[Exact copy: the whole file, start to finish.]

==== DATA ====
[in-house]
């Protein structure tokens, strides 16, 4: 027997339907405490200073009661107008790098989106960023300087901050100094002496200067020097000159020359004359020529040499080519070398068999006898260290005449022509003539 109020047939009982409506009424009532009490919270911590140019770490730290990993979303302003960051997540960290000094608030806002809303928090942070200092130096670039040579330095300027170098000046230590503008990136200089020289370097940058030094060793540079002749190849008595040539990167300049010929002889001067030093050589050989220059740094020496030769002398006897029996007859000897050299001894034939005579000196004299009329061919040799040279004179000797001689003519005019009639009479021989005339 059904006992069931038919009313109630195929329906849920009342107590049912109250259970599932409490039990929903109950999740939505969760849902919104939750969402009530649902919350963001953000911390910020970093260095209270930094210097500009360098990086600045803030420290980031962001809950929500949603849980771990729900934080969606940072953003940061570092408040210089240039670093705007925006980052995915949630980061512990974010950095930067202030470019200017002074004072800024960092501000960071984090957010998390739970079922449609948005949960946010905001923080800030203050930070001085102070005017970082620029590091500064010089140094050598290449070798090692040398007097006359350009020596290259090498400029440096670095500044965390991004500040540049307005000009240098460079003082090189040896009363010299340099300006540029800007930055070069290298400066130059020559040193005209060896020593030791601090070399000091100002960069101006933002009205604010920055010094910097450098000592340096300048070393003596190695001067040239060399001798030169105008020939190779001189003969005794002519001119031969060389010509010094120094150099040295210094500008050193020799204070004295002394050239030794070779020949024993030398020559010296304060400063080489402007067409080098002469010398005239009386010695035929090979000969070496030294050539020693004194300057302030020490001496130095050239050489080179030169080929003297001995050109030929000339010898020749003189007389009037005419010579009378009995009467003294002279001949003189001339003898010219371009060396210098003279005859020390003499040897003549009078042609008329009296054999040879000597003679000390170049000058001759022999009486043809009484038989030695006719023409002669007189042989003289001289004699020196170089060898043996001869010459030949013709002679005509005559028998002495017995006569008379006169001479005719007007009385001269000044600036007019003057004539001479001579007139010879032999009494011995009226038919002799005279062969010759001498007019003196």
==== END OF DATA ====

[in-house]
């Protein structure tokens, strides 16, 4: 027997339907405490200073009661107008790098989106960023300087901050100094002496200067020097000159020359004359020529040499080519070398068999006898260290005449022509003539 109020047939009982409506009424009532009490919270911590140019770490730290990993979303302003960051997540960290000094608030806002809303928090942070200092130096670039040579330095300027170098000046230590503008990136200089020289370097940058030094060793540079002749190849008595040539990167300049010929002889001067030093050589050989220059740094020496030769002398006897029996007859000897050299001894034939005579000196004299009329061919040799040279004179000797001689003519005019009639009479021989005339 059904006992069931038919009313109630195929329906849920009342107590049912109250259970599932409490039990929903109950999740939505969760849902919104939750969402009530649902919350963001953000911390910020970093260095209270930094210097500009360098990086600045803030420290980031962001809950929500949603849980771990729900934080969606940072953003940061570092408040210089240039670093705007925006980052995915949630980061512990974010950095930067202030470019200017002074004072800024960092501000960071984090957010998390739970079922449609948005949960946010905001923080800030203050930070001085102070005017970082620029590091500064010089140094050598290449070798090692040398007097006359350009020596290259090498400029440096670095500044965390991004500040540049307005000009240098460079003082090189040896009363010299340099300006540029800007930055070069290298400066130059020559040193005209060896020593030791601090070399000091100002960069101006933002009205604010920055010094910097450098000592340096300048070393003596190695001067040239060399001798030169105008020939190779001189003969005794002519001119031969060389010509010094120094150099040295210094500008050193020799204070004295002394050239030794070779020949024993030398020559010296304060400063080489402007067409080098002469010398005239009386010695035929090979000969070496030294050539020693004194300057302030020490001496130095050239050489080179030169080929003297001995050109030929000339010898020749003189007389009037005419010579009378009995009467003294002279001949003189001339003898010219371009060396210098003279005859020390003499040897003549009078042609008329009296054999040879000597003679000390170049000058001759022999009486043809009484038989030695006719023409002669007189042989003289001289004699020196170089060898043996001869010459030949013709002679005509005559028998002495017995006569008379006169001479005719007007009385001269000044600036007019003057004539001479001579007139010879032999009494011995009226038919002799005279062969010759001498007019003196």